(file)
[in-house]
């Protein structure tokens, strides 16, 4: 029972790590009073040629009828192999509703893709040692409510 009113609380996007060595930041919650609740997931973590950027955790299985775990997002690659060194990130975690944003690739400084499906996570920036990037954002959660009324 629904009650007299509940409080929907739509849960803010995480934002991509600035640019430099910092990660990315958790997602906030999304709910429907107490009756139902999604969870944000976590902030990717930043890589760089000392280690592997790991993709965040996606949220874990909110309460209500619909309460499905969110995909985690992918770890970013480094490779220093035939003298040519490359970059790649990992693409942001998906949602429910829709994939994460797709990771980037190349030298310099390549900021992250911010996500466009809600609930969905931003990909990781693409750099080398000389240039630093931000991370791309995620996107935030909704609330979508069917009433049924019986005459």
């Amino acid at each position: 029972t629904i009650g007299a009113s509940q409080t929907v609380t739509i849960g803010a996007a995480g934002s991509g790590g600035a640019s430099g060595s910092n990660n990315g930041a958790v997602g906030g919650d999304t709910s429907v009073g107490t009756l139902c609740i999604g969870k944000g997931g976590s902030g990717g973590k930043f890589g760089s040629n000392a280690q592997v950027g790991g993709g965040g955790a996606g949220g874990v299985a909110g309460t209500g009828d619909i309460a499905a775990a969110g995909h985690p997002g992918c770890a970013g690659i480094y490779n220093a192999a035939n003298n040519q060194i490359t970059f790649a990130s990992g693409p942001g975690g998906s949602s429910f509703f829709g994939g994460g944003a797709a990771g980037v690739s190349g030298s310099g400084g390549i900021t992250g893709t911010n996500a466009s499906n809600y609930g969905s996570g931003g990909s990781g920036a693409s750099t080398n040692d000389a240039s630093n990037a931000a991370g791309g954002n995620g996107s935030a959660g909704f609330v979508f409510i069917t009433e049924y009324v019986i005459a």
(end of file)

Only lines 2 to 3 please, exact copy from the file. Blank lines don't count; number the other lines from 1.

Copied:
């Protein structure tokens, strides 16, 4: 029972790590009073040629009828192999509703893709040692409510 009113609380996007060595930041919650609740997931973590950027955790299985775990997002690659060194990130975690944003690739400084499906996570920036990037954002959660009324 629904009650007299509940409080929907739509849960803010995480934002991509600035640019430099910092990660990315958790997602906030999304709910429907107490009756139902999604969870944000976590902030990717930043890589760089000392280690592997790991993709965040996606949220874990909110309460209500619909309460499905969110995909985690992918770890970013480094490779220093035939003298040519490359970059790649990992693409942001998906949602429910829709994939994460797709990771980037190349030298310099390549900021992250911010996500466009809600609930969905931003990909990781693409750099080398000389240039630093931000991370791309995620996107935030909704609330979508069917009433049924019986005459």
């Amino acid at each position: 029972t629904i009650g007299a009113s509940q409080t929907v609380t739509i849960g803010a996007a995480g934002s991509g790590g600035a640019s430099g060595s910092n990660n990315g930041a958790v997602g906030g919650d999304t709910s429907v009073g107490t009756l139902c609740i999604g969870k944000g997931g976590s902030g990717g973590k930043f890589g760089s040629n000392a280690q592997v950027g790991g993709g965040g955790a996606g949220g874990v299985a909110g309460t209500g009828d619909i309460a499905a775990a969110g995909h985690p997002g992918c770890a970013g690659i480094y490779n220093a192999a035939n003298n040519q060194i490359t970059f790649a990130s990992g693409p942001g975690g998906s949602s429910f509703f829709g994939g994460g944003a797709a990771g980037v690739s190349g030298s310099g400084g390549i900021t992250g893709t911010n996500a466009s499906n809600y609930g969905s996570g931003g990909s990781g920036a693409s750099t080398n040692d000389a240039s630093n990037a931000a991370g791309g954002n995620g996107s935030a959660g909704f609330v979508f409510i069917t009433e049924y009324v019986i005459a």